4.6 Types of Major Culvert Structures

Major culverts are often preferred structures in suitable situations. Their advantages over bridges may include:

  • economics – culverts are generally cheaper than bridges for typical sizes used;
  • reduced maintenance when installed correctly; and
  • greater flexibility in terms of alignment options – culverts are suited to sites with horizontal and vertical curves; they can be fit to suit the road alignment and approaches so as to minimize impacts; and they enable maintenance of road widths and provide for road widenings more readily than bridges.

Steel and aluminum culverts are typically soil-metal structures. The soil and the metal work together to provide the structural integrity to support loads on the structure. The metal without the soil is insufficient to support the design loads and would collapse. Soil is compacted in lifts immediately adjacent to and in contact with the culvert bottom and sides, to combine with the metal to support the design loads. Uncompacted fill is not sufficiently dense to combine with the metal to support the design loads.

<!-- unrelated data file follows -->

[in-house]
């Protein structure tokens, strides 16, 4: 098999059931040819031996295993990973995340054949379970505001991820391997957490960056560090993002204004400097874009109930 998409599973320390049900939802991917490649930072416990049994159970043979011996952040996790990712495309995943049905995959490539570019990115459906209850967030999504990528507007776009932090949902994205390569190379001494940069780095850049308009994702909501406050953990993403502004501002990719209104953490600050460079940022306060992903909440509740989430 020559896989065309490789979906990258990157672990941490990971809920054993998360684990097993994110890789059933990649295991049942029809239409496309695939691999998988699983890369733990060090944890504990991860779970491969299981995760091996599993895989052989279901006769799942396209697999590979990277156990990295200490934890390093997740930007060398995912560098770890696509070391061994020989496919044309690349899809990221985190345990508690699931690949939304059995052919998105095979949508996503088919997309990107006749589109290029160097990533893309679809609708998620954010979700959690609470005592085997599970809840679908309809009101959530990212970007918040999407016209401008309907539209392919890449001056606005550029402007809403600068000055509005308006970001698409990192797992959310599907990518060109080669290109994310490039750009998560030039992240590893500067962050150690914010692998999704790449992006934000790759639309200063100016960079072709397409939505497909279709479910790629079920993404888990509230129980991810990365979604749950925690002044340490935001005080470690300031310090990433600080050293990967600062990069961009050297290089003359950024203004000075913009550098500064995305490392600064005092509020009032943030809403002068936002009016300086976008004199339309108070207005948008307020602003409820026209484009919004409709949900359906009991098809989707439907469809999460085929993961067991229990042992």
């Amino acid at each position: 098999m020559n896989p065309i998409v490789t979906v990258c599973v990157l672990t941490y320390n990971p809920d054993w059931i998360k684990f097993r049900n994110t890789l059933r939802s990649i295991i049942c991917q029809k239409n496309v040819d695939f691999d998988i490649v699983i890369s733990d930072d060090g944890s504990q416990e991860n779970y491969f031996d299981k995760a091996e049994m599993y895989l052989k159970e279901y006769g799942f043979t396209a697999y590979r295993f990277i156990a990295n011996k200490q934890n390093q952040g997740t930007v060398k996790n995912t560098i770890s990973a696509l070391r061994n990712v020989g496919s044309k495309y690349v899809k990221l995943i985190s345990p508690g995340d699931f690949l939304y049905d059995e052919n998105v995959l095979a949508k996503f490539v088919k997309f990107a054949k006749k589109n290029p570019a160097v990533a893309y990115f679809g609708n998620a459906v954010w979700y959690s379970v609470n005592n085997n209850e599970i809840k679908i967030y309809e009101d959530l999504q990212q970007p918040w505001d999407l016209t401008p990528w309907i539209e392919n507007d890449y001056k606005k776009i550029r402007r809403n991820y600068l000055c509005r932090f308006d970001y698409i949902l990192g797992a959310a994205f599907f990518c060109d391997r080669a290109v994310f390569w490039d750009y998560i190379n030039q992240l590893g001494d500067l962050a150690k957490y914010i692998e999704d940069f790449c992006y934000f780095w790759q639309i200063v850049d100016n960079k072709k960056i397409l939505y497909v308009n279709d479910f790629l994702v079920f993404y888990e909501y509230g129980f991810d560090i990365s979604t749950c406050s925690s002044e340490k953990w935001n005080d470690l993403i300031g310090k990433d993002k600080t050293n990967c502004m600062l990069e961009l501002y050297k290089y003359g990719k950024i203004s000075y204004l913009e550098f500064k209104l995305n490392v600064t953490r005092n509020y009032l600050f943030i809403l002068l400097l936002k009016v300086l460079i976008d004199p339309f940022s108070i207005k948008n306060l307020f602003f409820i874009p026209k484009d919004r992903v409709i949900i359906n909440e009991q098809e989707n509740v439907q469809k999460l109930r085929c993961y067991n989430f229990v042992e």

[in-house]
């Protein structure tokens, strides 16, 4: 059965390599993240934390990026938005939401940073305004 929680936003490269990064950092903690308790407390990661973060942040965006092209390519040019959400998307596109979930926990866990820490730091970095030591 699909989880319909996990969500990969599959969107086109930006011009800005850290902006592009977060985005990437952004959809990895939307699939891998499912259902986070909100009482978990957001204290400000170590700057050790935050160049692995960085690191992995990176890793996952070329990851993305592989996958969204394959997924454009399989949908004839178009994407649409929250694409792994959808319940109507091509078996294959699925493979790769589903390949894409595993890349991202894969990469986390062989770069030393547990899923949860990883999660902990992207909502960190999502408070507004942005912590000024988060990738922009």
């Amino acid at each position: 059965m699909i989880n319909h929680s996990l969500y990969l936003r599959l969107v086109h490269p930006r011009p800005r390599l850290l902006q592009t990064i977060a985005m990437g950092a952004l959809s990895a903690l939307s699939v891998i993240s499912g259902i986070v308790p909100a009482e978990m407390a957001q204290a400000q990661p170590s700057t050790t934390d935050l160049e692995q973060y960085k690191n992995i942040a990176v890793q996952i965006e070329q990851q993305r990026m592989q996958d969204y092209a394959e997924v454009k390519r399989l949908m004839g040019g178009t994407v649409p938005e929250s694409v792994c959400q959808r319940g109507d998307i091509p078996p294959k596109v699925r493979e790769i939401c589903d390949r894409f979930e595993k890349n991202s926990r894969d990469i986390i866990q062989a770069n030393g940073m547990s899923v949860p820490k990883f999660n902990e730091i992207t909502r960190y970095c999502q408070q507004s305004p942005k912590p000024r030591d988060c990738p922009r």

For most soil-metal culvert installations, the metal is galvanized steel. Some aluminum culverts exist, but they are less common than galvanized steel. For a given installation, aluminum culverts are generally thicker but lighter than galvanized steel. However, the aluminum culverts tend to be more easily damaged during installation.

Culverts come in a variety of shapes and sizes. The selection of appropriate size and shape should be a function of the design parameters. Where floating debris is minimal and regular maintenance is anticipated, consider the use of debris catchers/traps. Where significant volume or size of floating or other debris is anticipated, a culvert may not be an option, and a bridge will be necessary to allow high water and debris to pass.